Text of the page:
Tuesday, July 05, 2016
Hirsch, Jeff. Black River Falls
July 5th 2016 by Clarion Books
E ARC from Edelweiss Above the Treeline
Black River Falls, New York has been beset by Lassiter's Viral Retrograde Amnesia and is quarantined. The National Guard is keeping the infected citizens inside a boundary, but sending help in the form of food and clothing. When the virus first hit, there was a lot of violence and confusion, but things have settled down. Sadly, anyone who caught Lassiter's has no memory of their previous life, although skills and general knowledge seem to be little affected by the virus. Cardinal Cassidy is an exception-- he hasn't caught the virus yet, but continues to stay in the area to help take care of a small group of children, helped by Greer. Since Cardinal can remember what life was like before, he tries to help identify anyone who comes into the community, so when he saves a girl with green hair from being attacked by the town's ruffians, he tries to help her find her identity. When he can't, the children give her the name of Hannah, and she helps out as well. Soon, the government will pull out, and a company called Martison Vine will take over. The only problem is that they want to be able to reopen Black River Falls, so intend to send all of the residents to a secure camp in a location like Arizona. Cardinal has many reasons to stay in the area. The book is in the form of a note to his brother Tennant, and as things unfold in the present, we also learn about Cardinal's past. His father was a noted comic book artist whose main character, Cardinal, meets an end similar to the reality that has befallen Cardinal. When these past events become too much for Cardinal to bear, he tries to get infected with the virus, only to find that he is immune.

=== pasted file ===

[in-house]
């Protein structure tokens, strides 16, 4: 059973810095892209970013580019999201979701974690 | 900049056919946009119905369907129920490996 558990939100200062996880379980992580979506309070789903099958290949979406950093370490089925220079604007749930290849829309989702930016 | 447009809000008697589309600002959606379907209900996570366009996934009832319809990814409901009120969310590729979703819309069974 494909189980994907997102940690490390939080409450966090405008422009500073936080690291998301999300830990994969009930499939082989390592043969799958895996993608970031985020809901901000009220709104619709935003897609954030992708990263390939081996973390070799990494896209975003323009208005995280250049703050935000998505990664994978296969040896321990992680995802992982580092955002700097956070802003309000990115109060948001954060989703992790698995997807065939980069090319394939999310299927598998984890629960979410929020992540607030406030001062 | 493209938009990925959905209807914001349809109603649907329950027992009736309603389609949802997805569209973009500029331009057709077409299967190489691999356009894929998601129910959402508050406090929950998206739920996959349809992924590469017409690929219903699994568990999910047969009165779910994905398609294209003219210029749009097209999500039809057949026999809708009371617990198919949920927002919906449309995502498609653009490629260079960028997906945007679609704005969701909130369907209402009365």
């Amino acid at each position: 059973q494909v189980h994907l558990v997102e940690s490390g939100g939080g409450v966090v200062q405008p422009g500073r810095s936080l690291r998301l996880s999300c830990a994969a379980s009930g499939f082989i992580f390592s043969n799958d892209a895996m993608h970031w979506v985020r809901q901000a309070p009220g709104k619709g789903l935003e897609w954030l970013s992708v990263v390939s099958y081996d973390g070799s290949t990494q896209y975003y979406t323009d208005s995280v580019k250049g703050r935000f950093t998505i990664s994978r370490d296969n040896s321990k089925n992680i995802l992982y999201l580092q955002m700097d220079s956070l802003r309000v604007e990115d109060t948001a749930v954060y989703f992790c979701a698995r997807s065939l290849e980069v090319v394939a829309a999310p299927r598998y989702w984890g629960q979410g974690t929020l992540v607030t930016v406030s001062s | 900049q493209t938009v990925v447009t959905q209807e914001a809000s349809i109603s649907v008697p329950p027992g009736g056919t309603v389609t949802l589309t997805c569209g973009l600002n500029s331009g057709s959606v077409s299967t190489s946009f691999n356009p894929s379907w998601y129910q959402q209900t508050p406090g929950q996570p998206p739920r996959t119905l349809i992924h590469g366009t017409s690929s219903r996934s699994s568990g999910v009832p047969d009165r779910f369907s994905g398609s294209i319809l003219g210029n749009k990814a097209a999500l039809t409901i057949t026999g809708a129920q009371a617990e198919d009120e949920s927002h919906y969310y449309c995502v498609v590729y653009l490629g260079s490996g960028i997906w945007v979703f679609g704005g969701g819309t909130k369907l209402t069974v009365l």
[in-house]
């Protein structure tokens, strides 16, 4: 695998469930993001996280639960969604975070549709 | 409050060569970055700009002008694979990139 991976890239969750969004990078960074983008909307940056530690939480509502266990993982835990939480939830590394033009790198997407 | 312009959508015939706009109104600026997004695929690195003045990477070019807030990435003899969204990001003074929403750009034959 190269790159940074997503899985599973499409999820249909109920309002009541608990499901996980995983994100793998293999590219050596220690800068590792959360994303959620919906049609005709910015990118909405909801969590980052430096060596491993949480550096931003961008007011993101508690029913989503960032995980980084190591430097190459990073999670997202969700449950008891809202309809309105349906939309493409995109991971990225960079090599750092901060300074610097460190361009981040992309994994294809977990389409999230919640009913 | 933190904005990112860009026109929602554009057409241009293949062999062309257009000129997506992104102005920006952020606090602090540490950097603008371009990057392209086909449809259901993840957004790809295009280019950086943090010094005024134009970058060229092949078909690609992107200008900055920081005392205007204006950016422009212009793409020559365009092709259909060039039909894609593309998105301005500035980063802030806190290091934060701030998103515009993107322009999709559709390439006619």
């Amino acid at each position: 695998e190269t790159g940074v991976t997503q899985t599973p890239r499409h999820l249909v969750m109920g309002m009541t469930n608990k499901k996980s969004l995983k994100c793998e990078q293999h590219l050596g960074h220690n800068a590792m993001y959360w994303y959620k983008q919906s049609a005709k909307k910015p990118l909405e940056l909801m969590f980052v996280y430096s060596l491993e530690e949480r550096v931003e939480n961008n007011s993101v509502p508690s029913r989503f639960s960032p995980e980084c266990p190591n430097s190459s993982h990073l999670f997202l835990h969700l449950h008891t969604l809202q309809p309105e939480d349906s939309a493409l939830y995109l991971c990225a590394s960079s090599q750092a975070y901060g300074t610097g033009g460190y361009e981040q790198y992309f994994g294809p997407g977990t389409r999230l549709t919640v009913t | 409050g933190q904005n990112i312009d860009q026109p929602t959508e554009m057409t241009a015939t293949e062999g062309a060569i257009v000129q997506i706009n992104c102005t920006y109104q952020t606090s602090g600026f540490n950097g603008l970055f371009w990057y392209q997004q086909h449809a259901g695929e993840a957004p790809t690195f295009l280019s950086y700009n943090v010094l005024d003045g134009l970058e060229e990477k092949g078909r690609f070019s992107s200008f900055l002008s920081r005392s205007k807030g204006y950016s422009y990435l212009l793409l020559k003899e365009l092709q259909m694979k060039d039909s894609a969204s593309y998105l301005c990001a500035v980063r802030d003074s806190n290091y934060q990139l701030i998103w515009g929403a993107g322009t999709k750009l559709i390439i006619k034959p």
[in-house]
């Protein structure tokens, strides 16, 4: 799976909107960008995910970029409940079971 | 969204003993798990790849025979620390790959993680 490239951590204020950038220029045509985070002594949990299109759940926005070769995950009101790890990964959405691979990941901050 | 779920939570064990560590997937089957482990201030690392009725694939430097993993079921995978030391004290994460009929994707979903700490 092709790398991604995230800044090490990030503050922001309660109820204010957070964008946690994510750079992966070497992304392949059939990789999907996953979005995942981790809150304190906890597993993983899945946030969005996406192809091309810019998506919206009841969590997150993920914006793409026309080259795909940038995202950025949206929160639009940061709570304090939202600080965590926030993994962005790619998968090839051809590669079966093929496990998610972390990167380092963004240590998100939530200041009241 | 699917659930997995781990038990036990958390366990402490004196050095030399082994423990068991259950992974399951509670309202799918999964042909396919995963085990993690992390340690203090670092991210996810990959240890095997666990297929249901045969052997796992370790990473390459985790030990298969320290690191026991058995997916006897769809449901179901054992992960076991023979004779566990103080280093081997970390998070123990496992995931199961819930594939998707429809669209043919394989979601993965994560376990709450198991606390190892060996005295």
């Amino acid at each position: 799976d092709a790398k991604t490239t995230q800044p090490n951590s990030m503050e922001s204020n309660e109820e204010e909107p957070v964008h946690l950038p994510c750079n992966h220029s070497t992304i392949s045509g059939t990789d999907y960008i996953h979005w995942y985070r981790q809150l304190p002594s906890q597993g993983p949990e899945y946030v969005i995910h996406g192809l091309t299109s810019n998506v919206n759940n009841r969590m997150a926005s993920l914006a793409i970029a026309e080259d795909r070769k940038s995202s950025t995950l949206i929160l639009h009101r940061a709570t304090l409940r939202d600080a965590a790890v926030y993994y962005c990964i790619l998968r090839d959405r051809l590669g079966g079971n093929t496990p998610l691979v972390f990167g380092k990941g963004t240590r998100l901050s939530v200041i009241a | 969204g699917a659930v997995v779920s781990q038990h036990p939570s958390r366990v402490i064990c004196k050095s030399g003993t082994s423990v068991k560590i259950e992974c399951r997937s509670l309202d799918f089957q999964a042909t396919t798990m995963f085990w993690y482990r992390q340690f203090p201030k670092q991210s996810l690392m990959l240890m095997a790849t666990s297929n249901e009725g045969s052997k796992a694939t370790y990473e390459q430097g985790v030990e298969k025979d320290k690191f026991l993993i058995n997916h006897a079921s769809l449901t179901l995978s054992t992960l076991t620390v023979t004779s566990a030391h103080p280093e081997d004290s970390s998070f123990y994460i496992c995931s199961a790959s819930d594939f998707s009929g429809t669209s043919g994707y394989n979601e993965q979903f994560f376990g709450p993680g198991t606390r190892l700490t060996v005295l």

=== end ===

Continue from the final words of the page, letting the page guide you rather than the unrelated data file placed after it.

There's a lot going on in this dystopian adventure: survival with limited resources, family problems, mysterious characters with unexplained backgrounds. Like Hirsch's The Eleventh Plague and The Darkest Path, Black Rivers Falls gives us a character who is fighting not only against the horrors that have befallen his community, but against his own personal demons. His relationship with Greer, who was completely different before he lost his memory, is interesting, and the town librarian is a fascinating character as well as the key to many of Cardinal's problems.
Readers who like The Maze Runner, Garcia's Contaminated or Haddix's The Always War will find Black River Falls to be a compelling read that makes them question whether it is better to remember the past, even when it is fraught with problems, or to remember it and remain true to themselves.
This is a little slow paced for many middle school readers, but I think I will buy a copy. There's nothing inappropriate for middle school, just a lot of philosophical meandering. My more mature 8th graders will like this one.
Posted by Ms. Yingling at 1:36 PM